Readings for Sunday March 29 2020
(Click link on right to read.)
John 11:1-45 - Gospel Lesson
Ezekial 37:1-14 – 1st Reading
Romans 8:6-11 - 2nd Reading
As we approach the coming Easter morn when Christ was raised from the dead to conquer death so that we can live, we read four passages that speak of life from death.
First on our trek this 5th week of Lent is the Valley of Dry Bones. The prophet Ezekiel saw a vision. Bones, scattered across the parched valley. Hundreds upon thousands of bones we might imagine, dry as the dust from which they came. And just as he did with Adam, God breathed his breath into what was lifeless. And the bones lived. God’s breath. His ruach. His Spirit. I imagine it like a whisper, gently filling spiritual lungs. But perhaps that day it was more of a rushing wind. Like an Arizona haboob speeding across that dust-filled valley on its mission to bring life to the dead. Nor did the dry bones remain silent. The rattling of femurs and ribs and kneecaps and vertebrae coming together must have made a joyful noise in the vision. The joyful noise of new life.
Out of the Valley we approach the depths of Psalm 130. Depths of shame and guilt that feel like death. That are death. Brought on by sin. Because the life trapped by sin, is no life. The psalmist longs for the life that comes from the forgiveness of God. His soul cries out for it and claims it. Claims life. There is a line in a song by We the Kingdom called “Holy Water.”
is like sweet, sweet honey on my lips,
like the sound of a symphony to my ears,
like Holy Water on my skin.”
We who were dead in sin, rise up and sing a song of life. Because of God’s loving kindness, forgiveness and life have been granted to us if we claim it.
Our journey turns internal. Paul, in Romans, takes us into our own hearts. Hearts within our own valley of bones, but these covered in flesh. This flesh cannot be righteous, cannot live. Life in the flesh is no life at all. But we are not alone on our journey. God’s Spirit dwells within us. His breath. His ruach. Taking residence among the muscles and bones. This is life. This is peace.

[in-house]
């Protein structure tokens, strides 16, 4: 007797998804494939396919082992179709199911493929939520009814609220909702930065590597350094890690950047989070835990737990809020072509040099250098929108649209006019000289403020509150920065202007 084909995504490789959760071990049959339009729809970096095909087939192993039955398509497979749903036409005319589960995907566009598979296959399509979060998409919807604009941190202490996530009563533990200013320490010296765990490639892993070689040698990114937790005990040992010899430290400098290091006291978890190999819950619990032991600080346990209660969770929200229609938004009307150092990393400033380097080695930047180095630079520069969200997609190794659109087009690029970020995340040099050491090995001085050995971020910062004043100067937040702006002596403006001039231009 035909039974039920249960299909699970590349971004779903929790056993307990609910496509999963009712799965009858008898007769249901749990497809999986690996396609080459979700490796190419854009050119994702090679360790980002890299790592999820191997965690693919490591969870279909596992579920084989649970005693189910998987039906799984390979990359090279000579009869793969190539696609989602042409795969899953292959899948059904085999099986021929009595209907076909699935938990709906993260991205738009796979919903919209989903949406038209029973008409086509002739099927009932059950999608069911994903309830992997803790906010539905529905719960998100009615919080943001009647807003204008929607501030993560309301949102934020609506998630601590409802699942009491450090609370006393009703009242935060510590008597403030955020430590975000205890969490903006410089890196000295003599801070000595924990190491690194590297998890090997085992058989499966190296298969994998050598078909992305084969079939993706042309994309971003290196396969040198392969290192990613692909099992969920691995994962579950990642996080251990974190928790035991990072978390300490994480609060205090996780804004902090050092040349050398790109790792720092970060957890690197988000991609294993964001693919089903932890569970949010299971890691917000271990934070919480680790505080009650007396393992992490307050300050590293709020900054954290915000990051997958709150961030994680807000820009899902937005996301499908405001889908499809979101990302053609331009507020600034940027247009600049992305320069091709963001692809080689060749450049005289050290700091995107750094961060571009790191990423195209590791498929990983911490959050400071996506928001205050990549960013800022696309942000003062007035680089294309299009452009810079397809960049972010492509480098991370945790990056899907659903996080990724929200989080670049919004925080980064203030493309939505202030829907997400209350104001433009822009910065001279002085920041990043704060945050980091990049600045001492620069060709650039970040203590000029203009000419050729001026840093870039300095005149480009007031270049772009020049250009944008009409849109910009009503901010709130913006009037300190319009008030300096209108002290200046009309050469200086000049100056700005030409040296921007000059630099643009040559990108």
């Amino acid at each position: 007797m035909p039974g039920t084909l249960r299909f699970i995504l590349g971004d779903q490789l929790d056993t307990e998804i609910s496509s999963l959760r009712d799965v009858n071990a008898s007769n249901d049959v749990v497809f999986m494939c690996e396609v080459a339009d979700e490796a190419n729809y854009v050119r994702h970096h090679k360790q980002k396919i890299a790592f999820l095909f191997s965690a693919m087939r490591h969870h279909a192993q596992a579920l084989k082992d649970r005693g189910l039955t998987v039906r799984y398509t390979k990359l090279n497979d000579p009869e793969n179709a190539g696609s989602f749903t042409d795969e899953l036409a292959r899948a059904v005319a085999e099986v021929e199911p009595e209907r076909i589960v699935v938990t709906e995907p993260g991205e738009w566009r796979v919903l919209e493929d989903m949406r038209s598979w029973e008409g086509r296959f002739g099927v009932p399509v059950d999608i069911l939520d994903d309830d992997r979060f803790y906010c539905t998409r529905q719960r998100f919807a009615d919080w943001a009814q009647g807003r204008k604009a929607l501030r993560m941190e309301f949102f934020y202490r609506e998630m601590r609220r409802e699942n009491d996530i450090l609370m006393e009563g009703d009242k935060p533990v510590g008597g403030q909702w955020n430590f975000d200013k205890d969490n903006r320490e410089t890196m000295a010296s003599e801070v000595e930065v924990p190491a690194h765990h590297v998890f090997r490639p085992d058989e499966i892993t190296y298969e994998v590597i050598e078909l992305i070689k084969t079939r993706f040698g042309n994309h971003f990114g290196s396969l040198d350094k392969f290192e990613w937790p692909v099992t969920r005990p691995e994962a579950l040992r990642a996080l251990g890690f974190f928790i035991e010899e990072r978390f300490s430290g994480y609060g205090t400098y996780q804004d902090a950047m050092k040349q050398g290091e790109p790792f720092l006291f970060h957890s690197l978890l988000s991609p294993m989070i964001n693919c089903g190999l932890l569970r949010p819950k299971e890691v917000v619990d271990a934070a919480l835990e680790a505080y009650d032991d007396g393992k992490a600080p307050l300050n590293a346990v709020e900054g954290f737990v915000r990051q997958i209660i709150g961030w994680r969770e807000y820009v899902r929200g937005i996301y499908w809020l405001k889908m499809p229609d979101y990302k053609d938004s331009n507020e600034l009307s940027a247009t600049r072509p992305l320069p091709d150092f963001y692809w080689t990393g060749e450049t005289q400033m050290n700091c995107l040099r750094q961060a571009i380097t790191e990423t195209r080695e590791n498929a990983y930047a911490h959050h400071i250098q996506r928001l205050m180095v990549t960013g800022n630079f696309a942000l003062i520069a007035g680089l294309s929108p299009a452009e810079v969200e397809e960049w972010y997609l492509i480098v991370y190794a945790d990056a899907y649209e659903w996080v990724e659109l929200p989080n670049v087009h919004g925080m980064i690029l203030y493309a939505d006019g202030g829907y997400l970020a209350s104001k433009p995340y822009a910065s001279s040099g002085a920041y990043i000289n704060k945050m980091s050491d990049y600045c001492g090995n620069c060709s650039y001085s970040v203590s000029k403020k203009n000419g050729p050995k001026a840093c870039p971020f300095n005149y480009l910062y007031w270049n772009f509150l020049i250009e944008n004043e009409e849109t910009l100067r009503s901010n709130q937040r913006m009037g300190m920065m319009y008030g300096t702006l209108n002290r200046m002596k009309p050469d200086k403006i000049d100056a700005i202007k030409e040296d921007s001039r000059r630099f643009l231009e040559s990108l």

And finally our lessons take us to Israel. More precisely, the village of Bethany. More exactly, to the site of a tomb where Lazarus lay in death. With a shout Jesus called to Lazarus, rolling away the stone that held death and freeing a man to live. Another contemporary Christian song comes to mind, this one by Lauren Daigle entitled “Still Rolling Stones.” Indeed, he is still rolling stones. He breathes, he forgives, he dwells, he calls. And he rolls away the tombstones of our sin so that we can walk in the light.
We can be slaves to sin, dead to sin, dried up from sin, 6 feet under buried by sin. During this time of Lent we reflect on our sin that nailed Jesus to the cross. But God breathes his breath, sends his Spirit, and forgives us. He whispers and he shouts. He will do anything to bring us back to life. He, the Son, died for us so that we can rise up and live. I can’t help myself. Though many churches hide the Alleluia until Easter morning, spending the pre-season of Lent in contemplation, these lessons make me want to rattle bones with a joyful noise.
e-Devotion author: Bobbie Tomasek.
If you are interested in becoming an e-Devotion author, please contact Pastor Dan Hoeger at [email protected] or 602.866.9191.
The e-Devotion can also be viewed on the All Saints website.